Build­ing blocks to a bright fu­ture

2011 will be a tough year but the jobs out­look in con­struc­tion is bright, CareerOne Edi­tor Cara Jenkin dis­cov­ers.

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CON­STRUC­TION has been the state’s lead em­ploy­ment in­dus­try in the past five years, ex­pe­ri­enc­ing the largest num­ber of new jobs, new fig­ures show.

But in­dus­try lead­ers warn 2011 will be a tough year for job hun­ters who are keen to break into the in­dus­try as em­ploy­ers await the de­vel­op­ment and go-ahead of ma­jor projects.

The growth is pre­dicted to dras­ti­cally take off again once projects are con­firmed.

The Depart­ment of Ed­u­ca­tion, Em­ploy­ment and Work­place Re­la­tions re­port Aus­tralian Jobs 2011 shows the largest num­ber of new jobs in South Aus­tralia in the past five years was the 19,300 cre­ated in con­struc­tion.

It was ahead of health care and so­cial as­sis­tance, at 17,500 jobs, which pro­vided the largest num­ber of new jobs na­tion­ally (275,200).

Con­struc­tion trades are ex­pected to have the third-strong­est em­ploy­ment growth in the next five years na­tion­ally, with 68,900 work­ers re­quired.

Con­struc­tion In­dus­try Train­ing Board chief ex­ec­u­tive Steve Larkins says South Aus­tralia weath­ered the storm of the global fi­nan­cial cri­sis bet­ter than other states, which is why the state’s in­dus­try was stronger than oth­ers.

‘‘We’ve got more ap­pren­tices than we’ve had,’’ Mr Larkins says.

We’re just not quite sure where it’s go­ing to go just yet. Work has qui­etened off since Christ­mas.

‘‘We have to make sure we keep all these ap­pren­tices in train­ing and the worst thing that can hap­pen is work goes quiet and cash flow gets tight and small com­pa­nies can’t meet wage bills, etc.’’

Most ap­pren­tice em­ploy­ers are small busi­nesses or con­trac­tors who can find it dif­fi­cult to sup­port an ap­pren­tice when work slows.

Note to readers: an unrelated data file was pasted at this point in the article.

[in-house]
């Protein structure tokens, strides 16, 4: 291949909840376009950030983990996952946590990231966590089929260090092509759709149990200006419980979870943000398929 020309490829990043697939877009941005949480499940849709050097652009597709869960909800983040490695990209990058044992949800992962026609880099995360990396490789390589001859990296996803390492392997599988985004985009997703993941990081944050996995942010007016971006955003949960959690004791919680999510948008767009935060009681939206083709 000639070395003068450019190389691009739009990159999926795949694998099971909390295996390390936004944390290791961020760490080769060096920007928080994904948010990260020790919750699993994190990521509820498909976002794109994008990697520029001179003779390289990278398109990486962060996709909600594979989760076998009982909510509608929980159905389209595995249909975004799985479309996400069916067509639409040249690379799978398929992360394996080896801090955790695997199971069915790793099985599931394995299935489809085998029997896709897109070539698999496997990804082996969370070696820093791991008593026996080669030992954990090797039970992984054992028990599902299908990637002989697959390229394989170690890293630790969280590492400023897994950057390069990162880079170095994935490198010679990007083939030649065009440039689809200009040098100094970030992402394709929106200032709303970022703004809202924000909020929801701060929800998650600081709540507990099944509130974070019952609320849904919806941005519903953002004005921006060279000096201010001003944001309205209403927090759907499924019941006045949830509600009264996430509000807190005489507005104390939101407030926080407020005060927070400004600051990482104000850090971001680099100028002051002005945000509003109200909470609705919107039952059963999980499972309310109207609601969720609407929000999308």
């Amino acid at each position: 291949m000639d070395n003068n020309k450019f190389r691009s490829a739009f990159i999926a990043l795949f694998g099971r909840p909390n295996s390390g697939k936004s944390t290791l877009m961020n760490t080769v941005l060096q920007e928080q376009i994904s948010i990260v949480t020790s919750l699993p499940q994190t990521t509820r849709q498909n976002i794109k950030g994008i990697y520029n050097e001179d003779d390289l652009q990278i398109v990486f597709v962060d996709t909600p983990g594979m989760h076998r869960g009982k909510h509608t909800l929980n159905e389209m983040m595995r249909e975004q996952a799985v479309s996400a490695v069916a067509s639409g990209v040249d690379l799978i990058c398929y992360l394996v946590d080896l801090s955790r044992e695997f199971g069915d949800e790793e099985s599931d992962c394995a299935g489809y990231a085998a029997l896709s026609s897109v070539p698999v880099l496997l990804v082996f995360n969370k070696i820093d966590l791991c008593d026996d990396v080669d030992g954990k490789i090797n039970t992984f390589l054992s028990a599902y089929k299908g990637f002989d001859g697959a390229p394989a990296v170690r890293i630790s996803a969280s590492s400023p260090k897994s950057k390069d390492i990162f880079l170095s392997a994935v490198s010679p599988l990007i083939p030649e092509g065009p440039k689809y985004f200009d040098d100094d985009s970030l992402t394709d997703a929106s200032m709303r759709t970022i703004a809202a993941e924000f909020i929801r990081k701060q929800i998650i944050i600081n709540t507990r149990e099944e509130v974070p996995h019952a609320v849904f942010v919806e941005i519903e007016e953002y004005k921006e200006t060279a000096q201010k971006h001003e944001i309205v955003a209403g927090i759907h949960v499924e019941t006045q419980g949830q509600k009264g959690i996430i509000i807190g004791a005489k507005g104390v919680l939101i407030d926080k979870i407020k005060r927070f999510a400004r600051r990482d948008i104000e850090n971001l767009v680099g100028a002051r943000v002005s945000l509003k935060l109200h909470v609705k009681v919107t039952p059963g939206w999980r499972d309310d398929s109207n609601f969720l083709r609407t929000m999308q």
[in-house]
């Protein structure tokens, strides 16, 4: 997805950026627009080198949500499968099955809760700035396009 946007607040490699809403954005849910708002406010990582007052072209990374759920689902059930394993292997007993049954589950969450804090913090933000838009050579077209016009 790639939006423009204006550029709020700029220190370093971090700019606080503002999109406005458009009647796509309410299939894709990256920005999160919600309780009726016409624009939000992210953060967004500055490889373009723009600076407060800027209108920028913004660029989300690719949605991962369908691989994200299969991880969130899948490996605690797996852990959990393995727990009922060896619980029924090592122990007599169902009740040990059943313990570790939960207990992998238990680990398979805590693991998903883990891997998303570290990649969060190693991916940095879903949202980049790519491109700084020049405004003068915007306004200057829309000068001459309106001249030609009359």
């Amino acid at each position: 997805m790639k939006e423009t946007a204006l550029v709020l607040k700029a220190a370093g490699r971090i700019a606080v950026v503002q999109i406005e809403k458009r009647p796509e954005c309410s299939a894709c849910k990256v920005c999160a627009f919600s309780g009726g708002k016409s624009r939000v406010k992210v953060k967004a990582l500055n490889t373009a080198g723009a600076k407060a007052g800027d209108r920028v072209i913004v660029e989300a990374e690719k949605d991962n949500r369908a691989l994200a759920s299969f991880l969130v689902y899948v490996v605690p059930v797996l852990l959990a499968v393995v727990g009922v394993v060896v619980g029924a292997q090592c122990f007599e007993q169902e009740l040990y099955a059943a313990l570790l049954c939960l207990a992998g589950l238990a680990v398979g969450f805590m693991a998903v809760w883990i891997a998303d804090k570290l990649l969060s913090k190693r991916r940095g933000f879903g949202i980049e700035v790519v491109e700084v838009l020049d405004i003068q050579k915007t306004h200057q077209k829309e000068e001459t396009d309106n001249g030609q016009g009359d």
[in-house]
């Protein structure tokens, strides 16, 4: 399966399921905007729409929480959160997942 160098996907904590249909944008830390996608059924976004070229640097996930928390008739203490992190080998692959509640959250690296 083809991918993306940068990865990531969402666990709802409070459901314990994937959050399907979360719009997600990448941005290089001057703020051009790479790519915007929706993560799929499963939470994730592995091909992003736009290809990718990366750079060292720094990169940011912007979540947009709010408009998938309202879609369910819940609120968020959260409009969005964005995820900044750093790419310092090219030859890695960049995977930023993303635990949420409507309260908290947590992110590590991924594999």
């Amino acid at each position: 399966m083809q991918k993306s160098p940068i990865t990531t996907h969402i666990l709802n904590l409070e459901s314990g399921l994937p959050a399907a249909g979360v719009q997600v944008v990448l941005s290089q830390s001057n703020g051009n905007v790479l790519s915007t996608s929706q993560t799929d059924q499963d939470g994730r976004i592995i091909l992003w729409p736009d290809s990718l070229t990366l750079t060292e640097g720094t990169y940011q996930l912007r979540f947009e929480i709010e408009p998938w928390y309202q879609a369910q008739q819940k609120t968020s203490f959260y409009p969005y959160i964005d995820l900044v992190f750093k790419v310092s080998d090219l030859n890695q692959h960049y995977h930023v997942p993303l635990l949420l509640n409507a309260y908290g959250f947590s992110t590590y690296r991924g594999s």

Ris­ing in­ter­est rates have slowed res­i­den­tial con­struc­tion this year and projects, such as new schools and class­rooms, also are com­ing to an end, Mr Larkins says.

But there is po­ten­tial for more jobs growth on the hori­zon, he says.

‘‘When some­thing like Roxby Downs (Olympic Dam ex­pan­sion) goes off, that has a lot of spin-offs,’’ he says.

‘‘It’s the in­fra­struc­ture work and some of the sup­port­ing ac­tiv­ity that con­struc­tion gets in­volved in.

‘‘The min­ing op­er­a­tion in it­self is an­other ball game. We’ve got to build an 8000-per­son con­struc­tion camp to house ev­ery­body.’’

Con­struc­tion on the new Royal Ade­laide Hos­pi­tal is yet to ramp up while a new city sport­ing sta­dium also is yet to be­gin.

‘‘Some com­pa­nies will be so busy they won’t know which way is up,’’ Mr Larkins says. ‘‘There’s plenty of work fur­ther down the pipe­line but that doesn’t nec­es­sar­ily get you through the short term.’’

Mas­ter Builders As­so­ci­a­tion chief ex­ec­u­tive Robert Ste­wart says in­di­ca­tors now show an in­dus­try slow­down for the first time since 1995.

But he says this year will be a ‘‘blip in the radar’’ and ex­pects the in­dus­try to pick up again in the next 12 months, es­pe­cially through an Olympic Dam ex­pan­sion.

‘‘We are think­ing the build­ing in­dus­try is very much a func­tion of the state’s econ­omy and also a func­tion of the fed­eral econ­omy, which feeds back into the states,’’ he says.

‘‘There’s a fair bit of concern about whether there’s go­ing to be a GFC on the hori­zon in Europe and bank­ing sec­tor.

‘‘In 12 months, these is­sues will be clar­i­fied and I ex­pect there will be a bit more of a pos­i­tive out­look.’’

Year 11 stu­dents Brit­tnii Ben­sonTelford, Nicky Ful­ton and Chloe Nunn, all 16, are tak­ing part in the CITB’s Door­ways2Con­struc­tion pro­gram for se­nior school stu­dents, which this term is build­ing a new sta­dium and re­gional cen­tre for the Rid­ing for the Dis­abled As­so­ci­a­tion SA at O’Halloran Hill.

They are gain­ing a Cer­tifi­cate I in Con­struc­tion, which counts to­wards SACE and gives them ba­sic skills for a trade ca­reer, such as White Card, as­bestos aware­ness and job safety anal­y­sis qual­i­fi­ca­tions.

They are con­fi­dent of a bright ca­reer, with Brit­tnii still de­cid­ing which con­struc­tion ca­reer path to fol­low, Nicky keen on car­pen­try, roof­ing or elec­tri­cal and Chloe in­ter­ested in paint­ing and dec­o­rat- ing. ‘‘I wanted to choose a dif­fer­ent ca­reer path . . . prove to the boys that girls can do it,’’ Brit­tnii says.

Nicky wants a ca­reer in the field to work out­side and pur­sue her tech­ni­cal in­ter­est through an ap­pren­tice­ship in con­struc­tion.

Chloe says she wanted to try some­thing dif­fer­ent and is look­ing for­ward to a ca­reer in the in­dus­try.

‘‘It’s been bet­ter than I ex­pected,’’ she says.

Teacher Peter Pho­takis says: ‘‘The in­dus­try will be silly not to em­ploy them. They are skilled.’’

Pic­ture: Tait Schmaal

Tak­ing part in con­struc­tion work at the Rid­ing for the Dis­abled fa­cil­ity are, from left, Brit­tnii Benson-Telford (Pasadena High School), Nicky Ful­ton (Mitcham Girls) and Chloe Nunn (Hamil­ton Sec­ondary Col­lege).

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